How To Start Your Downswing For Explosive Power

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Have you ever wondered how to start your downswing? Well, this video’s for you. I’m Matt Walter, PGA Teaching Professional
here at Vanderbilt Legends Club in Franklin, Tennessee. I’m going to show you how to start your downswing
so that you can effectively put the most amount of effort into your golf ball. So, let’s get right into it and not waste
any more time. One of the biggest things I see a lot of people
do when it comes to creating a good delivery from the top of their backswing is that we
don’t utilize all the forces that we can to hit a golf shot. So, there’s three main forces that we can
use off the ground: a lateral force, which is a push from side to side; a rotational
force, which, as everybody knows, which is your turning; and a little bit of a vertical
force, where you feel like you’re jumping up off the turf. So, we have to be able to use all three, and
when we do this, we can use this to create the most effective power in our golf shot. So, I have a drill. It’s called the ‘bump, tuck, and turn’. So, what we’re trying to do is, we’ll pretend
there’s an imaginary wall, and that’s all for our left hip. We’ll put an alignment stick down just outside
of our shoe, and this is for our hip to kind of crash into as we start our downswing. And so, while we do this, we want to make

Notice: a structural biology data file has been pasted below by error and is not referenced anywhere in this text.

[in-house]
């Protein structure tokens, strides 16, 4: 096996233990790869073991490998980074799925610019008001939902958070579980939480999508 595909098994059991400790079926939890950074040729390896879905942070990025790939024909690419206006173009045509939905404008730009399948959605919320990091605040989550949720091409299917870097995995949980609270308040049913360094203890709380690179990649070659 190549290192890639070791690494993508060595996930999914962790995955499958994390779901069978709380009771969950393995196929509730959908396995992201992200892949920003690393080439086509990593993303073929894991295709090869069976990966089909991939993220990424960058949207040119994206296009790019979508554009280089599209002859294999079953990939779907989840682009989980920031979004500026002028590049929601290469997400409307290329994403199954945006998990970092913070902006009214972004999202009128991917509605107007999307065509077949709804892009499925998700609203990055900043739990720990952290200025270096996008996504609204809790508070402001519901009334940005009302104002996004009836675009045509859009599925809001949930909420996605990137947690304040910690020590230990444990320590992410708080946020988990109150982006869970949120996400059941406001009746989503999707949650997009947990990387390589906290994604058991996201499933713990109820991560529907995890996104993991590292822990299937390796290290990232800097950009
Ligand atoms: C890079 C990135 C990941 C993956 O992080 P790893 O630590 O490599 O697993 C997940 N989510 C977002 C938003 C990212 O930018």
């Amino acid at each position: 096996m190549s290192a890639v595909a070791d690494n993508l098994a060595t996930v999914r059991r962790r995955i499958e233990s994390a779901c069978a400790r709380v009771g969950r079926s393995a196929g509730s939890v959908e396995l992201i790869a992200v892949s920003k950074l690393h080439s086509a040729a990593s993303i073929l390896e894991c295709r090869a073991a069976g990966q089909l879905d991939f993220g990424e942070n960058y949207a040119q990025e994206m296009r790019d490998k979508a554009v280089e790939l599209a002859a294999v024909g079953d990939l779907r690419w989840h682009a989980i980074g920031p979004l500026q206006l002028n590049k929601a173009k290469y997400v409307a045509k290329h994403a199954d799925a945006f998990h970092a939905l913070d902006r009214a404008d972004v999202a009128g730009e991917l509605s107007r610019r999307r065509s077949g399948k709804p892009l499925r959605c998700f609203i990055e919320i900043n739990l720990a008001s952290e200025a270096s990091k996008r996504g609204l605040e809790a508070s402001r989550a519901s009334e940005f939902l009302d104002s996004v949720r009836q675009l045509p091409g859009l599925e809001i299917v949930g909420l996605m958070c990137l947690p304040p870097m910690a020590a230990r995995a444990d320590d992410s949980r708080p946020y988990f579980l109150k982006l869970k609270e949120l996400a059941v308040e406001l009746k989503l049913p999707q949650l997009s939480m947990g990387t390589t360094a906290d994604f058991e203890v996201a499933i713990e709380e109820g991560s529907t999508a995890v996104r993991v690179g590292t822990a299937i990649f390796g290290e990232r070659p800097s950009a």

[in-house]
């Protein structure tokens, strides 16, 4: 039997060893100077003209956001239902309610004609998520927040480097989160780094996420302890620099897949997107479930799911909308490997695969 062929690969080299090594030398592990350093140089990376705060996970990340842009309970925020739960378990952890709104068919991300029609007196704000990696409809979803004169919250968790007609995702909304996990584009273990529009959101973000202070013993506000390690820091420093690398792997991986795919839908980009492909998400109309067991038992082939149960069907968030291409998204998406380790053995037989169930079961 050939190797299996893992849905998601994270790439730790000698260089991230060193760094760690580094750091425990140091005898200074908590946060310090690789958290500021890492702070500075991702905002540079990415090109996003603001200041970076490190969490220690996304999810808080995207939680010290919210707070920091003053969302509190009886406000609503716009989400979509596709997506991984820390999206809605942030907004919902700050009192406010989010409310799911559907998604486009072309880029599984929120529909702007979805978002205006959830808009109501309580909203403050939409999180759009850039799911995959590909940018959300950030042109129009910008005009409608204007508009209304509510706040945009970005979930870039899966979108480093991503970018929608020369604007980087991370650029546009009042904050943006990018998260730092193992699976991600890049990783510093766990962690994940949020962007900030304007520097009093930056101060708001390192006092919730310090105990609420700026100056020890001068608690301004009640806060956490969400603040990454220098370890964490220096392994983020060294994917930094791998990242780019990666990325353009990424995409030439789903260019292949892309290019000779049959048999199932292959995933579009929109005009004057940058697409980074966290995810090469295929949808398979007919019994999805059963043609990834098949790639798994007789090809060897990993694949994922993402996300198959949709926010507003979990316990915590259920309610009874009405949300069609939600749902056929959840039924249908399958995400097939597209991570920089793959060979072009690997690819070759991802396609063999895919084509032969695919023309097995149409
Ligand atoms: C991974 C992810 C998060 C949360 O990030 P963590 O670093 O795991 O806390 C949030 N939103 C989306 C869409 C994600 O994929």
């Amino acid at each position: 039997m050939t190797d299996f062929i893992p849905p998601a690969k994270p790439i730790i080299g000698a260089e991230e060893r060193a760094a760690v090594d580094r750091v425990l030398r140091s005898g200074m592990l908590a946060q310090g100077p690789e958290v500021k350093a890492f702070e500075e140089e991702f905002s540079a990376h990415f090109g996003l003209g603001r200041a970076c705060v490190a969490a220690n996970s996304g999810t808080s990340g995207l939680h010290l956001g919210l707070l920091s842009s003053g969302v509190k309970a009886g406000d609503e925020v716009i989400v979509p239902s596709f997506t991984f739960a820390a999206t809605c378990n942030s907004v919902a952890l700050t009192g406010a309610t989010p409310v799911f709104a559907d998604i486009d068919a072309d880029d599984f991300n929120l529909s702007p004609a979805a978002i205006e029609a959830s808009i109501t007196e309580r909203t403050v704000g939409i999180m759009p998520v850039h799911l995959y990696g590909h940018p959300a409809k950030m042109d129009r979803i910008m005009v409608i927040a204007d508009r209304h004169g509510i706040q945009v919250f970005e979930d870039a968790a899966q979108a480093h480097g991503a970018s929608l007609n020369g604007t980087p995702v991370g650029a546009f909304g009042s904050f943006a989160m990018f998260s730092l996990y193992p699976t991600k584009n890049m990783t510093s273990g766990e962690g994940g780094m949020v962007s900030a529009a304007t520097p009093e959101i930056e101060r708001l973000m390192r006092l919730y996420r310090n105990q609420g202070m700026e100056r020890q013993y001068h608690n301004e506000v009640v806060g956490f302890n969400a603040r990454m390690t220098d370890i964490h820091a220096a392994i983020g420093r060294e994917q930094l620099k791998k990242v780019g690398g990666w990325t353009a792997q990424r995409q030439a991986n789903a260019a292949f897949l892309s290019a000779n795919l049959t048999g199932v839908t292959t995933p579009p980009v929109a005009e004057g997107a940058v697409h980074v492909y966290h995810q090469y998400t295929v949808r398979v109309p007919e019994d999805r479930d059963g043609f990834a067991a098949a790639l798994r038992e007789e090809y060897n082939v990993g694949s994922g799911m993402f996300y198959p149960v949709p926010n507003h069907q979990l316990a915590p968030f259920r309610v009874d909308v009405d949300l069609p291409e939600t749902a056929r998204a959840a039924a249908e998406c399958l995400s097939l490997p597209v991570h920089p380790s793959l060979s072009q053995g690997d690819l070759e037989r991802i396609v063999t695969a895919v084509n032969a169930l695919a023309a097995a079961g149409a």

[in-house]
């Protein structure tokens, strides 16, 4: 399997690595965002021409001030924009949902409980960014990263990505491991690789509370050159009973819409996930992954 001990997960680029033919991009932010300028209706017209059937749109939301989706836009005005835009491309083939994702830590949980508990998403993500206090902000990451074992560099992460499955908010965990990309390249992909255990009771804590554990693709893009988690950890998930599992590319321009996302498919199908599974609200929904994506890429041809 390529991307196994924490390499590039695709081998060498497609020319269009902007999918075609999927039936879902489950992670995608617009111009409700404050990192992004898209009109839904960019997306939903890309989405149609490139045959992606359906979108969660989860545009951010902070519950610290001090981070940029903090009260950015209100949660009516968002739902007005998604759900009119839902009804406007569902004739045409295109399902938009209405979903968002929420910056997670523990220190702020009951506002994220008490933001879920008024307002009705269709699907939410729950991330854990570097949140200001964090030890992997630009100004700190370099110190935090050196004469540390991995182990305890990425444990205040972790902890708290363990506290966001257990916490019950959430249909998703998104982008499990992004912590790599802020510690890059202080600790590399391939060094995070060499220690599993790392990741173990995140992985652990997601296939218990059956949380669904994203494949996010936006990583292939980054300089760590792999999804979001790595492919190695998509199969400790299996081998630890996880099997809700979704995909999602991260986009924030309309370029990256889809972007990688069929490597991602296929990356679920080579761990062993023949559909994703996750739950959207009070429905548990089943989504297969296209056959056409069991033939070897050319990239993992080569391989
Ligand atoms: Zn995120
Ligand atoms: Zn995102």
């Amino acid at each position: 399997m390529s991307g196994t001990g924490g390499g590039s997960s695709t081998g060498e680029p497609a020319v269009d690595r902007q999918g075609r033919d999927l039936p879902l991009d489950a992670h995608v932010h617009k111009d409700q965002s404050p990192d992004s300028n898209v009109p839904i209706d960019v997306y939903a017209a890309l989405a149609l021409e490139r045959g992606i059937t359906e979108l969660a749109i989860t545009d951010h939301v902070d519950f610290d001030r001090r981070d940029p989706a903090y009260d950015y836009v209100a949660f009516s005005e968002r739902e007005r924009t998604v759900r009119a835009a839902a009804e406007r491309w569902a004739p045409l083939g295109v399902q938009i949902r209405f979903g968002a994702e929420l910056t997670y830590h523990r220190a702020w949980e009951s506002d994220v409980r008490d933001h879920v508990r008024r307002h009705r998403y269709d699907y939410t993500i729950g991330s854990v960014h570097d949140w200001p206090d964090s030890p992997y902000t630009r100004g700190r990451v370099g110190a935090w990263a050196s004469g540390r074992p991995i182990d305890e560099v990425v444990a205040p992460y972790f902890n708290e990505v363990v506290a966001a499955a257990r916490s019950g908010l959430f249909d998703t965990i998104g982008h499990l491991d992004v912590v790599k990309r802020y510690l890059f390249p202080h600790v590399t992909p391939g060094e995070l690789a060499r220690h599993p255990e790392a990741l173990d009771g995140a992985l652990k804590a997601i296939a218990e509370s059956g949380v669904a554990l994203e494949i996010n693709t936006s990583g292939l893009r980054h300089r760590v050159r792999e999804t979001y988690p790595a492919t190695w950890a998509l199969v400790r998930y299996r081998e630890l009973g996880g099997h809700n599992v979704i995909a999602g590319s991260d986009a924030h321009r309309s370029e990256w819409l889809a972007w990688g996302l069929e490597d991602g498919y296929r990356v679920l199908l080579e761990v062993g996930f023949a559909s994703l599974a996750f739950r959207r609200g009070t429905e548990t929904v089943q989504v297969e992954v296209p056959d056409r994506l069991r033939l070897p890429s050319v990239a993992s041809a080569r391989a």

sure that when we do our downswing, we’re bumping into that wall as we get to our finish. Now, let’s walk through this drill slowly. So, we get set up, and we take it to the top. The first move in the downswing, you’ll feel
yourself bump, and while you bump, I want you to tuck your arms down into your ribcage. So, your left arm brings your club down. You can feel like you’re pulling with your
left, or you’re pulling with your right, and the hands should get down to your right thigh
by the time your hips get to the pink stick. You then turn, and if you feel like you’ve
got to go up a little bit to get a little more turn, we feel like we go up. So, it goes, bump, tuck, turn, and then from
there, we can use a little bit of vertical off our toes or our feet, or the ball of our
left foot, to kind of get up a little bit. So, in essence, we go up to the top, we bump
and tuck. From here, we can hit a shot, through to our
finish. So, in order to make this look like a full
swing, the same principles must apply. We have to start with a little push forward
to our target, tuck our arms in at the same time, turn to the finish. And you’ll feel yourself extend to your target
more as you get to the finish line. If you are coming up short of the stick, you
are lacking a lateral force, so you’re not using all the potential power inside your
body to hit a great golf shot. So, we’ve really got to feel like, from the
top, we’re bumping into it, and this pulling with our arms, applying that downward force
with our arms, lets us lock in our body, getting that connection again to our body from our
arms, which is a huge component of getting some power, and distance, and accuracy. So, we bump and tuck, and we turn to the finish,